Freddie Witherden <freddie(a)witherden.org> writes:
I have been having quite a few issues creating sub-buffers in my
The first (minor) issue relates to the convention of buf[start:end]
inheriting the flags of buf when creating the sub buffer. This is
problematic when buf was created with the COPY_HOST_PTR flag. Such a
flag is not meaningful when creating sub buffers and so results in an
exception. It would therefore be nice if this flag could be masked out.
Secondly, the __getitem__ handler seems to adopt a non-standard
convention for the slice range of buf[start:size] rather than
buf[start:end] this causes the following snippet to fail on AMD hardware
(which is strict about buffer lengths):
import pyopencl as cl
ctx = cl.create_some_context()
buf = cl.Buffer(ctx, cl.mem_flags.READ_WRITE, 55296000)
bufslc = buf[36864000:]
See line 1728 of wrap_cl.hpp which calls get_sub_region(start, end,
my_flags); but on line 1686 we have a prototype of: size_t origin,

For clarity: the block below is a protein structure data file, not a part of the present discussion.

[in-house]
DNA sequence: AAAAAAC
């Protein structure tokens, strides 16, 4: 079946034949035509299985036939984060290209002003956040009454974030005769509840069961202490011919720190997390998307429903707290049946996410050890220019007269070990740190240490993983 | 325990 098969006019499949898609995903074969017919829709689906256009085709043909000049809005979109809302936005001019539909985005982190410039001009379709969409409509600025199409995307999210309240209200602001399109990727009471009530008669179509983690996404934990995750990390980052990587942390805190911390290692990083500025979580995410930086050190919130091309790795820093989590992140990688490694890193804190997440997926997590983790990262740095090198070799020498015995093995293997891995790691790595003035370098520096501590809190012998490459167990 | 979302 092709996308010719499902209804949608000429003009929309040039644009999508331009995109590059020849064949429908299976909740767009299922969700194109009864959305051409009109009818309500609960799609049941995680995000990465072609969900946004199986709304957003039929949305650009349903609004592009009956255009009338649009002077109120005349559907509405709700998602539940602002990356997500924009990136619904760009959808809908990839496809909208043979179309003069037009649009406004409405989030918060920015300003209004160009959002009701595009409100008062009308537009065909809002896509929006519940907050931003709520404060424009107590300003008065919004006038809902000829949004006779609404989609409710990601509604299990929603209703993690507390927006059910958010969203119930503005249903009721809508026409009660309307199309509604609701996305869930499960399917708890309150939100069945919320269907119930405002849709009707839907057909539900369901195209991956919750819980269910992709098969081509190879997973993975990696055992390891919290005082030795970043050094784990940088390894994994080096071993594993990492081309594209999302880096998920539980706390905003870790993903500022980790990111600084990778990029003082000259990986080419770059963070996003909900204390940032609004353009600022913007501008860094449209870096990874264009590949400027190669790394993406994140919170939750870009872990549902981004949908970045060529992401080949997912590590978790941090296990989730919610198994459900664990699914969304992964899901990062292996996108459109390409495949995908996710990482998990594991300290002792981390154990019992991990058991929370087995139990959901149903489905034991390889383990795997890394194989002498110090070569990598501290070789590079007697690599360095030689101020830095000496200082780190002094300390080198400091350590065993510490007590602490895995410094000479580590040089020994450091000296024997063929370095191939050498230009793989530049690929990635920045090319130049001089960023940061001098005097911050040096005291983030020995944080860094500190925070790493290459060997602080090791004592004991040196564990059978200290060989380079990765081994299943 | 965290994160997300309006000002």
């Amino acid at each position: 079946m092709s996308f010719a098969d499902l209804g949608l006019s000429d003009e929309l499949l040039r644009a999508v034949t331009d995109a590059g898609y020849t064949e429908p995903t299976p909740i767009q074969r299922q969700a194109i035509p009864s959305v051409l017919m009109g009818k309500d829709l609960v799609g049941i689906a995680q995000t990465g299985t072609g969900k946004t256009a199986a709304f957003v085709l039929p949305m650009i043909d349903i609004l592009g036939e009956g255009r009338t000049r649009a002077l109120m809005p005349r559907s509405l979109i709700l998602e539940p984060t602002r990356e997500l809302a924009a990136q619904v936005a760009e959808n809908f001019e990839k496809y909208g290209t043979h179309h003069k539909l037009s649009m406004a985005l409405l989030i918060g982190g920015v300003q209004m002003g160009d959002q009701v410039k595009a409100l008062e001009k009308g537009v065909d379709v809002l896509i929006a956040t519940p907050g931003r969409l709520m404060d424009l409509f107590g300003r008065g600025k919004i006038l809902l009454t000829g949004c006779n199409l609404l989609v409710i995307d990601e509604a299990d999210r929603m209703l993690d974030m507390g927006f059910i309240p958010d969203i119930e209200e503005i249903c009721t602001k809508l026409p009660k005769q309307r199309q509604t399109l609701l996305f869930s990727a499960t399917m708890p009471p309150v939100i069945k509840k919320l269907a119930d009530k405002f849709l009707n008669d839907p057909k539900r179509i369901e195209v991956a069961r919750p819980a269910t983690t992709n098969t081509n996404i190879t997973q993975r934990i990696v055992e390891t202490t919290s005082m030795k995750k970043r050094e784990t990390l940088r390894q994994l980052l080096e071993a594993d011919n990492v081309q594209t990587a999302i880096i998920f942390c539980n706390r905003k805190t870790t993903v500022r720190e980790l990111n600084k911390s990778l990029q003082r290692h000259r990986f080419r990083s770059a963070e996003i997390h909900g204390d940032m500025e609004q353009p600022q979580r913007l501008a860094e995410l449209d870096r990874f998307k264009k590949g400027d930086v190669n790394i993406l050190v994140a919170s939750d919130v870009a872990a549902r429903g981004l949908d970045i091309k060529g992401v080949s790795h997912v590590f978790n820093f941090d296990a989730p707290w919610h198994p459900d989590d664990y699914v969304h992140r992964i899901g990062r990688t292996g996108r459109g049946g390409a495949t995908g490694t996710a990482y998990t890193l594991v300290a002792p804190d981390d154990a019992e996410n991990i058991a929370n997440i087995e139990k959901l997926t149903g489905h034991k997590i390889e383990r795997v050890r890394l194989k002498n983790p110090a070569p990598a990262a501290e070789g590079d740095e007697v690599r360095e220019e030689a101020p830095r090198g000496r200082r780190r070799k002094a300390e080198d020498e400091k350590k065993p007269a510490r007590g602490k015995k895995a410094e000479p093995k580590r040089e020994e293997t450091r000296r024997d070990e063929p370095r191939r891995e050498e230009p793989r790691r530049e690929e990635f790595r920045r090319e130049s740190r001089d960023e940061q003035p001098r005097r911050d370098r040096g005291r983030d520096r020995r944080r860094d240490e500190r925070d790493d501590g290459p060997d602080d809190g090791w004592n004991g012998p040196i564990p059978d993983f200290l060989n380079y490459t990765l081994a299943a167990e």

size_t size, cl_mem_flags flags), hence the issue.
Fixed. Thanks for these reports.
Given the above two issues I decided to switch to calling
buf[a:a + sz] => buf.get_sub_region(a, sz)
While my code now functions on all platforms I now get a segfault when
my application terminates:
with the only difference being the above change. (I am stumped here!)
One thing that sort of killed sub-buffers for me as far as usefulness is
concerned is that they are allowed to have restrictive (and
platform-dependent!) alignment requirements, based on
cl.device_info.MEM_BASE_ADDR_ALIGN. On all the platforms where I
checked, that value is 1024 or 4096.
PyOpenCL's arrays for example store an offset rather than using
Your offsets appear fine with respect to that, so I'm not sure what
you're up against here. Looks like an Nvidia bug from here...